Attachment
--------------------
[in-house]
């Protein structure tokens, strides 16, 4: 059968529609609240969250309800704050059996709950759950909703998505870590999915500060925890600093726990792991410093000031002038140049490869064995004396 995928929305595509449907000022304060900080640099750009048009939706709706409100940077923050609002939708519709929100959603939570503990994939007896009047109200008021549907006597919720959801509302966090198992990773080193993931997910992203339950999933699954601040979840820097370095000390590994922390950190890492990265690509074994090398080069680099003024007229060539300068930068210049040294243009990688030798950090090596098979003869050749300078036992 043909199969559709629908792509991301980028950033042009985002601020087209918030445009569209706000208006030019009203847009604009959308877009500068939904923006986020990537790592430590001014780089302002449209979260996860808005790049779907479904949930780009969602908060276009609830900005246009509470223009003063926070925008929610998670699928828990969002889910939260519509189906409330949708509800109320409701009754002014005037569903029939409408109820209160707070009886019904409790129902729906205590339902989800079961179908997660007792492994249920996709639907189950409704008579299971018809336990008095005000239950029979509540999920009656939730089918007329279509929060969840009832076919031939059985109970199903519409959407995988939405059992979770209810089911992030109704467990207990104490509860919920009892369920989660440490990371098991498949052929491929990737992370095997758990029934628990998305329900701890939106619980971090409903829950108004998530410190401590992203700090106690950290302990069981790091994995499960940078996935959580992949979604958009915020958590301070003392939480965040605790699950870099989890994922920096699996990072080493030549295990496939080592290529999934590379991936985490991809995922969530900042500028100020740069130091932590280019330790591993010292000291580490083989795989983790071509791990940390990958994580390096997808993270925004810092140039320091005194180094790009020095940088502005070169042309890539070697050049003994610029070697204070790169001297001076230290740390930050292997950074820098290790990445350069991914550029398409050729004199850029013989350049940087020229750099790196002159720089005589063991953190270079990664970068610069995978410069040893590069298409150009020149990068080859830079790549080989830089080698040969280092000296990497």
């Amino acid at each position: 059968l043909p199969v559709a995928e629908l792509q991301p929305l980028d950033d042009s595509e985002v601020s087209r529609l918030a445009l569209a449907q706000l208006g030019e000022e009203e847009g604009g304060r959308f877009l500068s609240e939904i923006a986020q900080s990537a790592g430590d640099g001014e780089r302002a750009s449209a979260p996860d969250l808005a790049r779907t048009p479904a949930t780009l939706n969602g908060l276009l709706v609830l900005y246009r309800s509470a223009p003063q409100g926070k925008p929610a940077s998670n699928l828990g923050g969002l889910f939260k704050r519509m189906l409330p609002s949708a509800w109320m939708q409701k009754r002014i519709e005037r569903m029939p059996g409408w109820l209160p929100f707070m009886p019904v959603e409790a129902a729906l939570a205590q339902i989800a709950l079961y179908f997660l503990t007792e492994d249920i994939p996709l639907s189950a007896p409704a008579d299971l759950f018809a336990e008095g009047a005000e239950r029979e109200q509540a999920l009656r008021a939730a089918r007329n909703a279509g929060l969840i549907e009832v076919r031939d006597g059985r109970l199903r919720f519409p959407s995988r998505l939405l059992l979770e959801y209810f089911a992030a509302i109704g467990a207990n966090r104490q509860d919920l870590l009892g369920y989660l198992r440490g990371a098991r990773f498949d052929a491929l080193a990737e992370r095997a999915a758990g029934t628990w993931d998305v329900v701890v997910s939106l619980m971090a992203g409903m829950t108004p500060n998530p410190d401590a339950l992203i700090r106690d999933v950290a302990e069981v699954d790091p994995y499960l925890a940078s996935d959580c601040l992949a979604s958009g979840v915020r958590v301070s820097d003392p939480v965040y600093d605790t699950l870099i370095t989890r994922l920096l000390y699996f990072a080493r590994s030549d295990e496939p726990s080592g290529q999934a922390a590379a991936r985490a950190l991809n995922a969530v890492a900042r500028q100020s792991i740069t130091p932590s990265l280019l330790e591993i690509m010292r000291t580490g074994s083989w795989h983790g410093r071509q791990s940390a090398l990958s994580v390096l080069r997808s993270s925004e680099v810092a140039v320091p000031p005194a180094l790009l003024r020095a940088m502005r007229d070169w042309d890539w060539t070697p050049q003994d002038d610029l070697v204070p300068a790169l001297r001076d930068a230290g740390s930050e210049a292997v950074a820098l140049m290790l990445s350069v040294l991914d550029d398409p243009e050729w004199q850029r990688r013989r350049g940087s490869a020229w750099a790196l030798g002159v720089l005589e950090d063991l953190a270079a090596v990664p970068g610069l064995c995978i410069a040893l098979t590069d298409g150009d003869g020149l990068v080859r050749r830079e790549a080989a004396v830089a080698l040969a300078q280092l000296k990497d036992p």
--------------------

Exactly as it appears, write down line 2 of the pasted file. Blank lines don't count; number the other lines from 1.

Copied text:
């Protein structure tokens, strides 16, 4: 059968529609609240969250309800704050059996709950759950909703998505870590999915500060925890600093726990792991410093000031002038140049490869064995004396 995928929305595509449907000022304060900080640099750009048009939706709706409100940077923050609002939708519709929100959603939570503990994939007896009047109200008021549907006597919720959801509302966090198992990773080193993931997910992203339950999933699954601040979840820097370095000390590994922390950190890492990265690509074994090398080069680099003024007229060539300068930068210049040294243009990688030798950090090596098979003869050749300078036992 043909199969559709629908792509991301980028950033042009985002601020087209918030445009569209706000208006030019009203847009604009959308877009500068939904923006986020990537790592430590001014780089302002449209979260996860808005790049779907479904949930780009969602908060276009609830900005246009509470223009003063926070925008929610998670699928828990969002889910939260519509189906409330949708509800109320409701009754002014005037569903029939409408109820209160707070009886019904409790129902729906205590339902989800079961179908997660007792492994249920996709639907189950409704008579299971018809336990008095005000239950029979509540999920009656939730089918007329279509929060969840009832076919031939059985109970199903519409959407995988939405059992979770209810089911992030109704467990207990104490509860919920009892369920989660440490990371098991498949052929491929990737992370095997758990029934628990998305329900701890939106619980971090409903829950108004998530410190401590992203700090106690950290302990069981790091994995499960940078996935959580992949979604958009915020958590301070003392939480965040605790699950870099989890994922920096699996990072080493030549295990496939080592290529999934590379991936985490991809995922969530900042500028100020740069130091932590280019330790591993010292000291580490083989795989983790071509791990940390990958994580390096997808993270925004810092140039320091005194180094790009020095940088502005070169042309890539070697050049003994610029070697204070790169001297001076230290740390930050292997950074820098290790990445350069991914550029398409050729004199850029013989350049940087020229750099790196002159720089005589063991953190270079990664970068610069995978410069040893590069298409150009020149990068080859830079790549080989830089080698040969280092000296990497």